South African households are beating Eskom at its own game with rooftop solar

 ·27 Jul 2023

Data from Eskom and Professor Anton Eberhard shows that South African households and businesses have installed and estimated 4,400MW of rooftop solar PV – double the solar capacity procured under Eskom’s four bid windows.

According to Eberhard’s data from Eskom, the country’s installed solar rooftop PV increased from 983 MW in March 2022 to 4,412 MW in June 2023 – marking a 349% increase in just over a year.

Eskom’s transmission division is believed to be responsible for this data on private solar installations, as it is determined by analysing the variance between predicted and actual energy demand in the country.

This means the shortfall in actual demand relative the what is predicated by Eskom is assumed to be a result of alternative energy sources (solar rooftop PV).

This 349% increase in solar rooftop PV to 4,400MW is double the estimated 2,200MW installed under the government’s Renewable Energy Independent Power Producer Procurement Programme (Reipppp) – meaning South Africans are beating the government at its own game.

However, there are reasons why this is the case, and the main one is that Eskom has very limited grid capacity, which has hamstrung the power utility’s efforts to add new generation capacity.

To alleviate that pressure, Eskom introduced its so-called Interim Grid Capacity Allocation Rules. Still, many private power developers have criticised this move, arguing that it would increase the money developers must spend before they know whether they have access to the grid – which could scare off future investments.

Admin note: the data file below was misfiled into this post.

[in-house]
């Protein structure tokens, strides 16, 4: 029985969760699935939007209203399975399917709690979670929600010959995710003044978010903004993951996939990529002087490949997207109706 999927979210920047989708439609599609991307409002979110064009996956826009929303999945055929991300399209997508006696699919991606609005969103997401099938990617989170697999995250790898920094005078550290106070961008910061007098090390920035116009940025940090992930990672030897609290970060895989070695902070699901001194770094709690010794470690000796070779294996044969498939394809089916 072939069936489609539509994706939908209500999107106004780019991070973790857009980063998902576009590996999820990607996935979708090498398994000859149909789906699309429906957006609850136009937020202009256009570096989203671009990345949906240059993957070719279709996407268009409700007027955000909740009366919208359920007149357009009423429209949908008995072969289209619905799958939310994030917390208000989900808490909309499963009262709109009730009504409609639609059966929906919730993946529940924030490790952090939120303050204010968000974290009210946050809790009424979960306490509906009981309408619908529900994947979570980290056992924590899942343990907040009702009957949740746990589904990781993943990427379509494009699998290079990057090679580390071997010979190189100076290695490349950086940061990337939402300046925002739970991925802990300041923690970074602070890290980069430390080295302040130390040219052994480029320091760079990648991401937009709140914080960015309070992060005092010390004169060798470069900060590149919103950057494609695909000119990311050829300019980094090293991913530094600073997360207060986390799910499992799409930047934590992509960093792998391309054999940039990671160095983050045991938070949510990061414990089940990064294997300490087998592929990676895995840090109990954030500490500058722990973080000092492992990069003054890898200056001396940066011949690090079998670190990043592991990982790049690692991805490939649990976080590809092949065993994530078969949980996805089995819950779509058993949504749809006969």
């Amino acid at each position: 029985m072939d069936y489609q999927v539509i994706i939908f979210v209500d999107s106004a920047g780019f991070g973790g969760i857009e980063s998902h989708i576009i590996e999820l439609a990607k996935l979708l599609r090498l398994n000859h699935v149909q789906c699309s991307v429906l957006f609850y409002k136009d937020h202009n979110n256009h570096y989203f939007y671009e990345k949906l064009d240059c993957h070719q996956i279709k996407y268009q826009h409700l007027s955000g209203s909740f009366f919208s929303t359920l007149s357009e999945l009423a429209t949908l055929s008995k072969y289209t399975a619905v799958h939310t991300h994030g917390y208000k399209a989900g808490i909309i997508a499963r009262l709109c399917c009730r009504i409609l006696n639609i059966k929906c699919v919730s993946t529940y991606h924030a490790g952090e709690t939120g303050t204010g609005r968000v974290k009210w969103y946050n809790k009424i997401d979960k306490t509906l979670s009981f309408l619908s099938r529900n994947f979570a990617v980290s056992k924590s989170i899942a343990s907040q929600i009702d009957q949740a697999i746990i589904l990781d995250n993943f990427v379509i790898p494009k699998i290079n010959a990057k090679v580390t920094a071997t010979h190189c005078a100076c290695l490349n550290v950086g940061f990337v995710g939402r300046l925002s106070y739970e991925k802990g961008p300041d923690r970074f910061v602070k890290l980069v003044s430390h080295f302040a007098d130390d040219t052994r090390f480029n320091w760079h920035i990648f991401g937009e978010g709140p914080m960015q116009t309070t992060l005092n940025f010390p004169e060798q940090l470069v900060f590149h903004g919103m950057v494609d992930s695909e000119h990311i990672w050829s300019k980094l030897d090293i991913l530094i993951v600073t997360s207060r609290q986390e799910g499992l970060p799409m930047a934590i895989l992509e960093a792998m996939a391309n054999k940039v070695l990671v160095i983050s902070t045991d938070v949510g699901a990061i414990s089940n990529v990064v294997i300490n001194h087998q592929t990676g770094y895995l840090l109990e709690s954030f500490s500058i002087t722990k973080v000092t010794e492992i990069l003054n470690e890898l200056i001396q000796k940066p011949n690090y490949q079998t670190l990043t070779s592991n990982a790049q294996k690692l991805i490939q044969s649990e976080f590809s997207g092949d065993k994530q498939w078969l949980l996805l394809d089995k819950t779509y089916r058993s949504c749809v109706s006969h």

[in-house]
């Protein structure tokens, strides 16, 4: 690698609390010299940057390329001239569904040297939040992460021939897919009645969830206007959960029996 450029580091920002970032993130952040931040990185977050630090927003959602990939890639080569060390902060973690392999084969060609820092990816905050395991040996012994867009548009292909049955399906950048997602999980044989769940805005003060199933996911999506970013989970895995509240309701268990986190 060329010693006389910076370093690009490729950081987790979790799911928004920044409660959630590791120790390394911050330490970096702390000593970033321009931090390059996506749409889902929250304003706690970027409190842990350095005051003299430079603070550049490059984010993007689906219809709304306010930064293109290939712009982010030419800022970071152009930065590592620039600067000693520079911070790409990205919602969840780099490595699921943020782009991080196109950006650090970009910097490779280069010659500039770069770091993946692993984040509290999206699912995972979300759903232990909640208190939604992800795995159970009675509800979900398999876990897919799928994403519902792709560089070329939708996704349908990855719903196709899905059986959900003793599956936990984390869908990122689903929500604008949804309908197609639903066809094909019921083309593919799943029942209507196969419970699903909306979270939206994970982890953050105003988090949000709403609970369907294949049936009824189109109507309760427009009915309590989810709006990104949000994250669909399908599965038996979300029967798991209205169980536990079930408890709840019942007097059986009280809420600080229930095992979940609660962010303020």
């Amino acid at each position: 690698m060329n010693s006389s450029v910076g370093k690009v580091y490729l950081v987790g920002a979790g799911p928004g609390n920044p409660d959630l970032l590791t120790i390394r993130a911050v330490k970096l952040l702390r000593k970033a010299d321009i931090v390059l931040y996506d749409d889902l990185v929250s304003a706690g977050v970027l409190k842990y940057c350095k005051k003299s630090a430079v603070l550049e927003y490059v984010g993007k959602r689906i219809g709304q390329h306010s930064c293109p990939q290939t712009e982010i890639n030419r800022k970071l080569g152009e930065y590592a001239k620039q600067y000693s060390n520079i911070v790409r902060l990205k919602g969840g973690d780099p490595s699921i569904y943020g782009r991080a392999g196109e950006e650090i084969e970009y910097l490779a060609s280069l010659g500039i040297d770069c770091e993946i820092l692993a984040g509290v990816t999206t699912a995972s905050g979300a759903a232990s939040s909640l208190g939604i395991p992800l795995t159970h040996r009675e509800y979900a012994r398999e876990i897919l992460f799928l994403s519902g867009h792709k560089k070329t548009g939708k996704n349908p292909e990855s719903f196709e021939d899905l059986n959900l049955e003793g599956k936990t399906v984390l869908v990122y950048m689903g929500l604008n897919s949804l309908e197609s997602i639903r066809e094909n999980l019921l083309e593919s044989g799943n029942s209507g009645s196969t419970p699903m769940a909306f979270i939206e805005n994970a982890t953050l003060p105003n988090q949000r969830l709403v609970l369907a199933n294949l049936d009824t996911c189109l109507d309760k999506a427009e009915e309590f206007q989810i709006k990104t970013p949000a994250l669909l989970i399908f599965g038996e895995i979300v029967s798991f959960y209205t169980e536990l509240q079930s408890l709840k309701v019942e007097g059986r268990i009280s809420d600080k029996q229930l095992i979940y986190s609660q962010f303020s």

Despite these issues, it seems South Africans aren’t waiting for Eskom to fix its problems. Eberhard’s data is evidence of this, as businesses and households have been forced to invest in alternative energy solutions to keep the lights on amid rampant and high levels of load shedding.

Eberhard said this mass uptake in solar PV to escape load shedding has significantly reduced the residual load Eskom needs to meet during the day – meaning less load-shedding and more available energy for Eskom to restore its pumped hydro and diesel storage.

According to Daily Investor, in April, senior economist at Trade and Industrial Policy Strategies Gaylor Montmasson-Clair said South Africa imported a record R12 billion of lithium batteries in 2022.

He added that the data showed the number is even higher in 2023, which shows the demand for electricity backup continues to grow.

In the first quarter of 2023, South Africa imported five times as many batteries as it did in the whole of 2022.

Imports of solar panels also reached an all-time high of R3.6 billion in South Africa during the first three months of 2023, said Daily Investor.

Research from RMB Morgan Stanley also showed that electricity generated from the private sector will exceed the output from Eskom’s generation fleet by 2025.

According to RMB’s estimation, Eskom will produce approximately 25,200MW of electricity in 2025, slightly more than 47% of its maximum capacity, while alternative energy sources will produce 26,600MW.

However, this does not mean that load-shedding will end, as RMB noted that the supply deficit will be significantly reduced but will remain around 400MW in 2025.

By 2030, even with alternative energy sources producing above 36,000MW, a shortfall of over 1,000MW will remain, and this will be due to the further deterioration of Eskom’s generating fleet.

Read: Eskom price hikes tear through South African households

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